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On Demand Webinar from UNC’s Tax Center on State Response to the Pandemic

Recently I participated in a webinar for Kenan Flagler’s Tax Center.  It covers state responses to the pandemic and policies being considered.  While it is not focused on North Carolina or local governments, I think there is still much in there that is likely of interest to you all.  Especially because we all know that what happens at the state level impacts the local level.

And my co-presenters (their bios are at the bottom) were amazing!  One was named “The Most Influential Person on the Planet in State and Local Tax” by State Tax Notes and the other was identified by State Tax Notes as the “single most influential person in state taxation” and named as the publication’s inaugural Person of the Year.

The webinar is available here.
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Sales Tax Considerations During the Pandemic

I have been having a great deal of conversations with folks across the state about what is going on with their sales taxes (and occupancy and food and beverage taxes).  What has happened versus what was expected for FY21 and what they are thinking about for FY22 now that local governments are starting to begin their budget processes.  I thought it might be useful to share some of the questions I have been getting and my answers to them and some of my broader thoughts about sales taxes and the pandemic, though it is no crystal ball.  I am going to structure it like a q&a.  I am not covering everything here and please reach out if there is more than I can help with.

 

  • Q: Our sales taxes are recovering quickly, what are you seeing other places in the state?
  • A: We are seeing that sales taxes have recovered more quickly than most people anticipated. That is great news, but I think a dose of caution should accompany it.  First, we see a bump starting in in the June collections (so sales for the month of May) where it went from down 13.3% year-over-year to down 4% year-over-year and then by July (so June sales) it was up year-over-year by 10.75%.  So that is all really promising, but we have to keep a few things in mind.  1) That is right when the state moved into Phase 2 and there may have been pent up demand. 2) That is when we have more generous unemployment benefits and federal stimulus, so people had more disposable income than they might otherwise have had.  3) Some people were deferring payments on rent and/or utilities, so they had less income than it looked like from their spending in that period.  Also, that trend is not universal.  Some areas are doing much better and others are having a slower recovery.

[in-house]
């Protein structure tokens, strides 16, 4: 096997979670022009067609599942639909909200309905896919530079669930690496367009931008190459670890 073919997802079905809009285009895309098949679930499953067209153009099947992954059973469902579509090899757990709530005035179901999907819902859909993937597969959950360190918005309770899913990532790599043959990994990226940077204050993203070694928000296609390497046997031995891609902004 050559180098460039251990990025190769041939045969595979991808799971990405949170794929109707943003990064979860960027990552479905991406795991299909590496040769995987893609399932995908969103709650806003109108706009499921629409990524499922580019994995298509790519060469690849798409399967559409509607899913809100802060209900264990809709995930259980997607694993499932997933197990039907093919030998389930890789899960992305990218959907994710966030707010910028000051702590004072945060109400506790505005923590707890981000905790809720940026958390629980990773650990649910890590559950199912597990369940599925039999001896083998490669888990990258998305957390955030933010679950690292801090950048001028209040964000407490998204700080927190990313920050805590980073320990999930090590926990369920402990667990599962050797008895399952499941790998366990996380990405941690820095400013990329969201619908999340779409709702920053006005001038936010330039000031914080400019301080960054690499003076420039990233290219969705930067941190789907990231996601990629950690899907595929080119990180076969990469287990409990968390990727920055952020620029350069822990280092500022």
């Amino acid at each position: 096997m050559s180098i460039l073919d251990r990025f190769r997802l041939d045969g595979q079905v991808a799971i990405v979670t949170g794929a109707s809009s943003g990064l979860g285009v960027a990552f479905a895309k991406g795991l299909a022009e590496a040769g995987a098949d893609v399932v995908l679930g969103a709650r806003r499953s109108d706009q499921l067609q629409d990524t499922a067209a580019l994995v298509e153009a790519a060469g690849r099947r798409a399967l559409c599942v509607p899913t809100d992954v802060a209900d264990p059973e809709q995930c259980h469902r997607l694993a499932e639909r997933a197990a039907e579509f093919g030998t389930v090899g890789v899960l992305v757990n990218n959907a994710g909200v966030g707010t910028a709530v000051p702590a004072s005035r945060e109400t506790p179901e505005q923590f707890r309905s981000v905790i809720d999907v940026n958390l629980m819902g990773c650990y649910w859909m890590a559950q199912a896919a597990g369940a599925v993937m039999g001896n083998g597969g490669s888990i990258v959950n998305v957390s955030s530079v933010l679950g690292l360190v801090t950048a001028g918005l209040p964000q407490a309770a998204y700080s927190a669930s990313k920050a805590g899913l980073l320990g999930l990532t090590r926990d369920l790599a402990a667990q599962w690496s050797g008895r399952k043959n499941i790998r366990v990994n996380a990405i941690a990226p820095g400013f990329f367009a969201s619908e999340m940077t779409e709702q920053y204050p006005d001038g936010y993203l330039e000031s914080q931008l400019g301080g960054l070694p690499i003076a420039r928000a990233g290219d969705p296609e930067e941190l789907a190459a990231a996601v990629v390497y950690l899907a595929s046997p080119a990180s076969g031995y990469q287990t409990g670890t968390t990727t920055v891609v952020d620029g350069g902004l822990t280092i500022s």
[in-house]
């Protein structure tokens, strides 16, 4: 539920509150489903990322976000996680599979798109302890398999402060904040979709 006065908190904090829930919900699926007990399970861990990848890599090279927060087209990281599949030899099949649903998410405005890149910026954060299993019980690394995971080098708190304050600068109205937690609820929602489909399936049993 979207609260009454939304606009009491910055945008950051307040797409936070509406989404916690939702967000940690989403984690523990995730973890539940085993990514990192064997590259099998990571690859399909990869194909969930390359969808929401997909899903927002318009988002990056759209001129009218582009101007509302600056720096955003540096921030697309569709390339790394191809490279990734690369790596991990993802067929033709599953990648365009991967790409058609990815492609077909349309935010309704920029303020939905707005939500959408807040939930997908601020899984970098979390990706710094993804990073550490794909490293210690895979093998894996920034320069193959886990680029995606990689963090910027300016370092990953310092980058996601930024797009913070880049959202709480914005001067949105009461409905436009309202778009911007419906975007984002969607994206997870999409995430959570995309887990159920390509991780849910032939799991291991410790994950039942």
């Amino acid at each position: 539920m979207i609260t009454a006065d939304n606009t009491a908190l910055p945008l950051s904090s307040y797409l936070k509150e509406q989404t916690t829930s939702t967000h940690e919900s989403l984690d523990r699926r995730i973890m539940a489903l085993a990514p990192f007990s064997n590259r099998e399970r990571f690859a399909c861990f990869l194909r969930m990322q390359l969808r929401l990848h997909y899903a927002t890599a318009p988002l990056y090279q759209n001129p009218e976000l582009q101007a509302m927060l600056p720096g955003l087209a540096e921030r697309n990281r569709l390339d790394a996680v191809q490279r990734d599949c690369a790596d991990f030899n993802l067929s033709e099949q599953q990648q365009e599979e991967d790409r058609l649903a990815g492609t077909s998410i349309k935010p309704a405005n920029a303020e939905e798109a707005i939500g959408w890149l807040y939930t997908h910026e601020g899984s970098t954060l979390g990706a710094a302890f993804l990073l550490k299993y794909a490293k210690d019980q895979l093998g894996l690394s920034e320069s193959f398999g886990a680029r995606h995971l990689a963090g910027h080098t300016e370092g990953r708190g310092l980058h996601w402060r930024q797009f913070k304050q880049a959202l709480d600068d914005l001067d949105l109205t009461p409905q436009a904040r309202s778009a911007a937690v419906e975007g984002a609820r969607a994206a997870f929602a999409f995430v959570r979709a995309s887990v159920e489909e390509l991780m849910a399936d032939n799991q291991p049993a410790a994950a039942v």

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Update: The Impact of the COVID-19 Crisis on Local Government Budgets for FY21

In a previous blog post, The COVID-19 Crisis and How North Carolina Local Governments are Budgeting for It, I laid out the results of a survey that the NCLM and the NCLGBA had conducted to counties and municipalities across the state in April.  In this week’s blog post I am going to provide an overview of an updated survey that was send out in May.  This survey had fewer respondents, but also provides more up-to-date information about the strategies and plans that local governments in North Carolina have, with another full months of information and better understanding of how COVID-19 is impacting their jurisdiction.
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Webinar: Budgeting in the Pandemic

As governments are nearing the end of budget season in these uncertain times we want to make sure you all are aware of some of the resources available from the School of Government and our partners.  There are many COVID-19 resources at the UNC SOG dedicated Microsite.